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4.10  Module System

4.10.1  Overview

The ECLiPSe module system controls the visibility of predicate names, syntax settings (structures, operators, options, macros), and non-logical store names (records, global variables). Predicates and syntax items can be declared local or they can be exported and imported. Store names are always local.

4.10.2  Making a Module

A source file can be turned into a module by starting it with a module directive. A simple module is:

:- module(greeting).
:- export hello/0.

hello :-
        printf("Hello %w!%n", [X]).


This is a module which contains two predicates. One of them, hello/0 is exported and can be used by other modules. The other, who/1 is local and not accessible outside the module.

4.10.3  Using a Module

There are 3 ways to use hello/0 from another module. The first possibility is to import the whole ”greeting” module. This makes everything available that is exported from ”greeting”:

:- module(main).
:- import greeting.

main :-

The second possibility is to selectively only import the hello/0 predicate:

:- module(main).
:- import hello/0 from greeting.

main :-

The third way is not to import, but to module-qualify the call to hello/0:

:- module(main).

main :-

4.10.4  Qualified Goals

The module-qualification using :/2 is also used to resolve name conflicts, i.e. in the case where a predicate of the same name is defined in more than one imported module. In this case, none of the conflicting predicates is imported - an attempt to call the unqualified predicate raises an error. The solution is to qualify every reference with the module name:

:- lib(ic).       % exports $>= / 2
:- lib(eplex).    % exports $>= / 2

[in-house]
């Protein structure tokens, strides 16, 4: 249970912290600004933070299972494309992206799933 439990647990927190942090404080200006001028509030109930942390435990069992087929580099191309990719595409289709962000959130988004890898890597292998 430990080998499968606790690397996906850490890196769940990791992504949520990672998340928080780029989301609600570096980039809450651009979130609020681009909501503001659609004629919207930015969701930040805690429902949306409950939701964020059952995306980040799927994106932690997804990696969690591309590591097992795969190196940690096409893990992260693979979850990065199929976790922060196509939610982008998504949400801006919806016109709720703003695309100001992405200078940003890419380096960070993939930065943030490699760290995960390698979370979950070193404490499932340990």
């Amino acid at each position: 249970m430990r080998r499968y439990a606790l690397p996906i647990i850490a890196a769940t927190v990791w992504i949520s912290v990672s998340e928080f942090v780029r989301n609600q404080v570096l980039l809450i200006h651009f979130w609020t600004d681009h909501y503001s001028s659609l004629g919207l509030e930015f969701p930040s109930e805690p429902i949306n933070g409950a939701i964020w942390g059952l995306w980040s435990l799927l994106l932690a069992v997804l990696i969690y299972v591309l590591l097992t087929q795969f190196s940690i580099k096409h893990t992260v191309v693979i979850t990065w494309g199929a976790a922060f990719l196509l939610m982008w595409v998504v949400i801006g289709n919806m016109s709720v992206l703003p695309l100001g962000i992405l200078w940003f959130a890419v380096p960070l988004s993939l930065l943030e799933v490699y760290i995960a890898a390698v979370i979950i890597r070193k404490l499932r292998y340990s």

..., ic:(X $>= Y), ...
    ..., eplex:(X $>= Y), ...

A more unusual feature, which is however very appropriate for constraint programming, is the possibility to call several versions of the same predicate by specifying several lookup modules:

    ..., [ic,eplex]:(X $>= Y), ...

which has exactly the same meaning as

    ..., ic:(X $>= Y), eplex:(X $>= Y), ...

Note that the modules do not have to be known at compile time, i.e. it is allowed to write code like

    after(X, Y, Solver) :-
        Solver:(X $>= Y).

This is however likely to be less efficient because it prevents compile-time optimizations.

4.10.5  Exporting items other than Predicates

The most commonly exported items, apart from predicates, are structure and operator declarations. This is done as follows:

:- module(data).
:- export struct(employee(name,age,salary)).
:- export op(500, xfx, reports_to).

Such declarations can only be imported by importing the whole module which exports them, i.e. using import data..

For more details see the User Manual chapter on Modules.

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